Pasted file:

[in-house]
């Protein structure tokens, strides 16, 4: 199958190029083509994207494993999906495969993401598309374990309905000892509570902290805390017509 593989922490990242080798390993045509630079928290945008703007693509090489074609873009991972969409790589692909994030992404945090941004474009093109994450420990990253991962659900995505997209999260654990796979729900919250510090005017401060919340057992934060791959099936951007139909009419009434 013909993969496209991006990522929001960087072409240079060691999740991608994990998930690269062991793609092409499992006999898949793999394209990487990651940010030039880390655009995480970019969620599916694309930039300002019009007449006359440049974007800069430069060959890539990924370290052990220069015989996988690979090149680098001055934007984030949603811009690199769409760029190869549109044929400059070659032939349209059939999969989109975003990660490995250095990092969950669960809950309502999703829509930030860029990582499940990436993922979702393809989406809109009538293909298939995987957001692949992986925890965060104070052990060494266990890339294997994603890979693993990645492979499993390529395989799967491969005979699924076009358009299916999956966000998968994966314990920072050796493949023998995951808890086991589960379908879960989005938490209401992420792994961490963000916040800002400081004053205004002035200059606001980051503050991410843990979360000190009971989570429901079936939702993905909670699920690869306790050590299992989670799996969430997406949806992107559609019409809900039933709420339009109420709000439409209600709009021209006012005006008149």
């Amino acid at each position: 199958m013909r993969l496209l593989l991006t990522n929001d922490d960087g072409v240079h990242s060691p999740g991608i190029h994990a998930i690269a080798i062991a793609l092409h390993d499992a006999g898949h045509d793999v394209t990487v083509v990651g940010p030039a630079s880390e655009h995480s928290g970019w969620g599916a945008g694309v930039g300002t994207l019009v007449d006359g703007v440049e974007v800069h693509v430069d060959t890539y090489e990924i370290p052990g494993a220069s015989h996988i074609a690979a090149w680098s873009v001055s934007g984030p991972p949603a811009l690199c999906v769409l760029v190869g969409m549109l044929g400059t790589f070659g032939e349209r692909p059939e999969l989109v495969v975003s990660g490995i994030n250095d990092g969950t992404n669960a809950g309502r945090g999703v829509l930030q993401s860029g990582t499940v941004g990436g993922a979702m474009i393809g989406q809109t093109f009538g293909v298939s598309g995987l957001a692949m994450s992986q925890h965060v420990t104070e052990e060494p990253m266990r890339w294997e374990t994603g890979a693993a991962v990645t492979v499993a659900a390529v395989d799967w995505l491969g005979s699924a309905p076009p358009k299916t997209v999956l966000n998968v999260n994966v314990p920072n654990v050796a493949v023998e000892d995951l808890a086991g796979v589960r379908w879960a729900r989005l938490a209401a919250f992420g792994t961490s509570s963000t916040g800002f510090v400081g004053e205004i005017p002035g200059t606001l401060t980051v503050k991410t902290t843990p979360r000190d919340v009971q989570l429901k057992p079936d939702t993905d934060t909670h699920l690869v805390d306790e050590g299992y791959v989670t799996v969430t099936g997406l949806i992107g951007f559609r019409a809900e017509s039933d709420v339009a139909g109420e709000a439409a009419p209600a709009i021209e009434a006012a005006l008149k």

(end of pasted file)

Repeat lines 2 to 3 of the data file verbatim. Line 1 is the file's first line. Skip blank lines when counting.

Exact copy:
């Protein structure tokens, strides 16, 4: 199958190029083509994207494993999906495969993401598309374990309905000892509570902290805390017509 593989922490990242080798390993045509630079928290945008703007693509090489074609873009991972969409790589692909994030992404945090941004474009093109994450420990990253991962659900995505997209999260654990796979729900919250510090005017401060919340057992934060791959099936951007139909009419009434 013909993969496209991006990522929001960087072409240079060691999740991608994990998930690269062991793609092409499992006999898949793999394209990487990651940010030039880390655009995480970019969620599916694309930039300002019009007449006359440049974007800069430069060959890539990924370290052990220069015989996988690979090149680098001055934007984030949603811009690199769409760029190869549109044929400059070659032939349209059939999969989109975003990660490995250095990092969950669960809950309502999703829509930030860029990582499940990436993922979702393809989406809109009538293909298939995987957001692949992986925890965060104070052990060494266990890339294997994603890979693993990645492979499993390529395989799967491969005979699924076009358009299916999956966000998968994966314990920072050796493949023998995951808890086991589960379908879960989005938490209401992420792994961490963000916040800002400081004053205004002035200059606001980051503050991410843990979360000190009971989570429901079936939702993905909670699920690869306790050590299992989670799996969430997406949806992107559609019409809900039933709420339009109420709000439409209600709009021209006012005006008149």
């Amino acid at each position: 199958m013909r993969l496209l593989l991006t990522n929001d922490d960087g072409v240079h990242s060691p999740g991608i190029h994990a998930i690269a080798i062991a793609l092409h390993d499992a006999g898949h045509d793999v394209t990487v083509v990651g940010p030039a630079s880390e655009h995480s928290g970019w969620g599916a945008g694309v930039g300002t994207l019009v007449d006359g703007v440049e974007v800069h693509v430069d060959t890539y090489e990924i370290p052990g494993a220069s015989h996988i074609a690979a090149w680098s873009v001055s934007g984030p991972p949603a811009l690199c999906v769409l760029v190869g969409m549109l044929g400059t790589f070659g032939e349209r692909p059939e999969l989109v495969v975003s990660g490995i994030n250095d990092g969950t992404n669960a809950g309502r945090g999703v829509l930030q993401s860029g990582t499940v941004g990436g993922a979702m474009i393809g989406q809109t093109f009538g293909v298939s598309g995987l957001a692949m994450s992986q925890h965060v420990t104070e052990e060494p990253m266990r890339w294997e374990t994603g890979a693993a991962v990645t492979v499993a659900a390529v395989d799967w995505l491969g005979s699924a309905p076009p358009k299916t997209v999956l966000n998968v999260n994966v314990p920072n654990v050796a493949v023998e000892d995951l808890a086991g796979v589960r379908w879960a729900r989005l938490a209401a919250f992420g792994t961490s509570s963000t916040g800002f510090v400081g004053e205004i005017p002035g200059t606001l401060t980051v503050k991410t902290t843990p979360r000190d919340v009971q989570l429901k057992p079936d939702t993905d934060t909670h699920l690869v805390d306790e050590g299992y791959v989670t799996v969430t099936g997406l949806i992107g951007f559609r019409a809900e017509s039933d709420v339009a139909g109420e709000a439409a009419p209600a709009i021209e009434a006012a005006l008149k």